Abstract:My PhD research focus has been the study of lipoic acid and biotin metabolism in several bacteria. Lipoic acid and biotin are essential enzyme cofactors found in all three domains of life. Both molecules function only when covalently attached to key metabolic enzymes, 2-oxoacid dehygrogenase (OADH) and glycine cleavage H protein (GcvH). There they act as “swinging arms” that transfer intermediates between two active sites of key metabolic enzymes by covalent substrate channeling. Escherichia coli and Bacillus subtilis are the two organisms with well characterized but quite distinct models for lipoic acid and biotin metabolism. In this thesis I made further studies about lipoic acid synthesis genes in other organisms and resolved remaining questions in biotin synthesis. I also discovered novel functions and mechanisms of proteins involved in lipoic acid metabolic pathway by bacteria genetics and biochemical assays. In the second chapter I investigated the lipoate-protein liagase (LplA) from Streptomyces coelicolor. LplA enzymes function to scavenge lipoic acid from the environment and attach the coenzyme to its cognate proteins, which are generally the E2 components of the 2-oxoacid dehydrogenases. The LplA reaction is catalyzed in two steps: (1) LplA activates lipoate to lipoyl-AMP, (2) LplA transfers the lipoyl-moiety from lipoyl-AMP to the cognate protein. The S. coelicolor genome encodes only a single putative lipoate ligase and this protein had very low sequence identity to the well characterized E. coli LplA (<25%) and has the domain order reversed relative to the E. coli protein. I tested the activity of S. coelicolor LplA both by in vivo complementation of an E. coli ligase-deficient strain and by in vitro assays. Moreover, when I rearranged S. coelicolor LplA into one that mimicked the arrangement found in the canonical lipoate ligases, the enzyme retained complementation activity. Finally, when the two domains were separated into two proteins, both domain-containing proteins were required for complementation and catalysis of the overall ligase reaction in vitro. However, only the large domain-containing protein was required for transfer of lipoate from the lipoyl-AMP intermediate to the acceptor proteins, whereas both domain-containing proteins were required to form lipoyl-AMP. In the third chapter, I unraveled the puzzle of different BioH proteins-one of the enzymes involved in biotin biosynthesis. The late steps of biotin synthesis, which are responsible for assembly of the rings, are conserved among different organisms and were well described biochemically years ago. These steps comprise a cluster of four genes, bioABFD. In contrast, the early steps of biotin synthesis, assembly of the valeric acid side-chain of biotin were determineded recently in E. coli and only two genes, bioC and bioH are required for this. The BioC methyltransferase disguises the substrate to allow entry into the fatty acid synthesis pathway by methylating the free carboxyl of malonyl-acyl carrier protein (ACP). When chain has been elongated to seven carbons, the disguise is removed the BioH esterase. Although the biotin synthesis pathway has been well demonstrated, there remained a puzzle. In E. coli, the bioH (“freestanding” bioH) gene is located at a site well removed from the biotin synthetic operon and is not regulated by the BirA repressor whereas in other proteobacteria (e.g., the pseudomonads) the bioH gene (“operon-encoded” bioH) is found in an apparent biotin operon and in general is located immediately upstream of bioC. Moreover, E. coli BioH is a rather promiscuous hydrolase and has much higher enzymatic activity compared to the other biotin synthetic enzymes. In this chapter, I compared and contrasted the two different kinds of bioH: “freestanding” bioH from E. coli and “operon-encoded” bioH from P. aeruginosa in terms of their enzymatic activity, substrate specificity, transcription and translation levels. I found both BioHs have similar high enzymatic activity and broad range of substrate specificity. However, the “freestanding” bioH is transcribed and translated at lower levels than the “operon-encoded” bioH. In the fourth chapter we investigated a remarkable case in which the GcvH protein’s “moonlighting” function (i.e., development of a new function while retaining the original function) is found throughout evolution in the absence of selection. The B. subtilis lipoic acid synthesis pathway is primordial due to the fact that GcvH is the only substrate for lipoate assembly. Hence in B. subtilis, lipoic acid-requiring 2-oxoacid dehydrogenase (OADH) proteins acquire the cofactor only by transfer from lipoylated GcvH. The E. coli pathway where lipoate is directly assembled on both its GcvH and OADH proteins, is proposed to arise later. Since roughly two billion years separate the divergence of these two bacteria (E. coli and B. subtilis), it is surprising that E. coli GcvH functionally substitutes for the B. subtilis protein in lipoyl transfer. I tested several known and putative GcvHs from other bacteria and eukaryotes by in vivo complementation and in vitro enzymatic assays and found they could also substitute for B. subtilis GcvH in OADH modification. In the fifth chapter, I summarize my findings and give my outlooks especially for avenues of lipoic acid metabolism studies. Science is so beautiful and there are numerous interesting questions that haven’t been fully studied yet. I hope my thesis will provide insight and thoughts for people in the future study of lipoic acid and biotin related problems.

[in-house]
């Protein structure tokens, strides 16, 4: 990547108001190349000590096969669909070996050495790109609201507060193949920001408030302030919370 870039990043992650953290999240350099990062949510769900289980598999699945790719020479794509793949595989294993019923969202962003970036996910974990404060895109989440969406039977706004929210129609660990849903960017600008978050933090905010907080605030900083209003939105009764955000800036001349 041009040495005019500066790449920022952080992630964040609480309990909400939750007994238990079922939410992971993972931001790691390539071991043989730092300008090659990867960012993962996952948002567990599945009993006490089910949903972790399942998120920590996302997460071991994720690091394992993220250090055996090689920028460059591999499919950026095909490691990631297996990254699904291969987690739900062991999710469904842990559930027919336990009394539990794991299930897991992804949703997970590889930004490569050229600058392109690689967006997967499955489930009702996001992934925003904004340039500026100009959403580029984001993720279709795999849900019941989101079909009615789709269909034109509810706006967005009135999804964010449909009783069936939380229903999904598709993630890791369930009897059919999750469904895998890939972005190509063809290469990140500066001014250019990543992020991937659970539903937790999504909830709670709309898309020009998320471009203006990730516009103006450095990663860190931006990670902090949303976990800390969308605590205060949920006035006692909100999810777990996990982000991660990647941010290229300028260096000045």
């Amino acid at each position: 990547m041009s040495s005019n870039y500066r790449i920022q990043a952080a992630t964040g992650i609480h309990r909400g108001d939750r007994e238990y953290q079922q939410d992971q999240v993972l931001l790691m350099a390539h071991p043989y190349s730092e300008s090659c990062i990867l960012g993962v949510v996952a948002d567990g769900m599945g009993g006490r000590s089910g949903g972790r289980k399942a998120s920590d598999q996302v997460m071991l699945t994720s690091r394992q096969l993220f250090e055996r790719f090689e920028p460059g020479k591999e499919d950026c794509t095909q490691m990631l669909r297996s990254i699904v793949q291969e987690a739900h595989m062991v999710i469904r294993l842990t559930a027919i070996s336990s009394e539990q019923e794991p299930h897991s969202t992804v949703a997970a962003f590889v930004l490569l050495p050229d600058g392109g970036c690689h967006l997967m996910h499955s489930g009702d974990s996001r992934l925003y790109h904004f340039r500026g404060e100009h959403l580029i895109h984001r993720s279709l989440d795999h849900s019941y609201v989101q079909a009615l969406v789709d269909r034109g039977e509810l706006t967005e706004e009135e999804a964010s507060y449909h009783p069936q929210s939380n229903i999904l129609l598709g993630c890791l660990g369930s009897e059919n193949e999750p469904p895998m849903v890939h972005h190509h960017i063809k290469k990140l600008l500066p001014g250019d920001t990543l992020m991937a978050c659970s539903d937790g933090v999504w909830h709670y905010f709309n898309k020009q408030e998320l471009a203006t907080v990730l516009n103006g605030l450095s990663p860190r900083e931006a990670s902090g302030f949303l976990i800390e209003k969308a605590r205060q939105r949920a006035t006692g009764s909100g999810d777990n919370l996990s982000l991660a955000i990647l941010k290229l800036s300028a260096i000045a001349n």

Issue Date:2018-02-02
Type:Text
URI:http://hdl.handle.net/2142/101113
Rights Information:Copyright 2018 Xinyun Cao
Date Available in IDEALS:2018-09-04
Date Deposited:2018-05